TIPs (This Is Powerful) is designed to give communicators at all levels some helpful tips on how to make their communications more effective. Each month we will add another tip either from our curriculum or from suggestions offered by people in the PowerCommunicators program. If we use your communication tip in TIPs, you will receive a gift and an acknowledgment on the TIPs page to show our appreciation.
Athletes have used visualization techniques for years. Figure skaters imagine themselves going through their entire routine, from taking center ice, to flawlessly executing their routine, to receiving a standing ovation at the end of their performance. Basketball players imagine themselves at the foul line with the score tied and time having run out, making the free throws that count and winning the game. Whatever the sport, the visualization is always one that starts and ends positively.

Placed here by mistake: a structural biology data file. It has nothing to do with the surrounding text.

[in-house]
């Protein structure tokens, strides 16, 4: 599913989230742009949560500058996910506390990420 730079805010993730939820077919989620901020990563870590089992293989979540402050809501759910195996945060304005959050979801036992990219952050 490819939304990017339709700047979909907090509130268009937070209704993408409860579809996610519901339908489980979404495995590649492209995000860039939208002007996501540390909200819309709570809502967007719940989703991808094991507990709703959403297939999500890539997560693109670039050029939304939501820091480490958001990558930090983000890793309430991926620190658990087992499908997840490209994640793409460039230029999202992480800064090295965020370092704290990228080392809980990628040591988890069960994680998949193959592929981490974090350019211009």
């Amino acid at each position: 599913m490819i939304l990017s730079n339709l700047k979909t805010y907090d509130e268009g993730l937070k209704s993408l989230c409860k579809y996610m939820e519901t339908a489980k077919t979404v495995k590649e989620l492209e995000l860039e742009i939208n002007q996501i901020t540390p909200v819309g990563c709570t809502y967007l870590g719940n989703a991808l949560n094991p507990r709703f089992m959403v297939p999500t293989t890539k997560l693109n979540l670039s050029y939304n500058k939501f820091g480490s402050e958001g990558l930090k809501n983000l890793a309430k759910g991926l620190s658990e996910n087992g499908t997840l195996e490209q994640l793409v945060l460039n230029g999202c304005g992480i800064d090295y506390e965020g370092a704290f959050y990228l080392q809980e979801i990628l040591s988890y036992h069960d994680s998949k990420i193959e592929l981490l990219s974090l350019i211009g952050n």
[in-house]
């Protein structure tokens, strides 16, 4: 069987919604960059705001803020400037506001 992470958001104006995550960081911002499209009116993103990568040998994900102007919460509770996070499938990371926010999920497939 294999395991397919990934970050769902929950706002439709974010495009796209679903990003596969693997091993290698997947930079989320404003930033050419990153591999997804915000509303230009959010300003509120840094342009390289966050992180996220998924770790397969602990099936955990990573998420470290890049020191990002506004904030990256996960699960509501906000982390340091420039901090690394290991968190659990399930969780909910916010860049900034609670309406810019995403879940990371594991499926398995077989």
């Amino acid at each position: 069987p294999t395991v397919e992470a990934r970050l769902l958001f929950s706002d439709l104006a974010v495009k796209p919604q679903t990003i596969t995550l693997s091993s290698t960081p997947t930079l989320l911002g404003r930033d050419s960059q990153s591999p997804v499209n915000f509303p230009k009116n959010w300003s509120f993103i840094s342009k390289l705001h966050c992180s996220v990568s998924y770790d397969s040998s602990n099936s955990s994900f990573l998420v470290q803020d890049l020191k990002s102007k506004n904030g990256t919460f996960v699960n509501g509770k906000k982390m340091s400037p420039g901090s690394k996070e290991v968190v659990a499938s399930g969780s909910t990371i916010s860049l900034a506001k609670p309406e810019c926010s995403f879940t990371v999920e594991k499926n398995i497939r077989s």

The same technique can be used by people who need to communicate something important. They visualize, or "see" themselves delivering their message clearly and their audience being very understanding and receptive to that message. You can visualize yourself positively in nearly every communication situation: from simple introductions to interviews to speaking in front of large audiences. In the latter case, for example, visualize yourself going to the podium, delivering your remarks and "seeing" people in the audience nodding their heads in understanding and agreement. Why not visualize the audience applauding you and your message? Hey, if you deserve it, go for the standing ovation!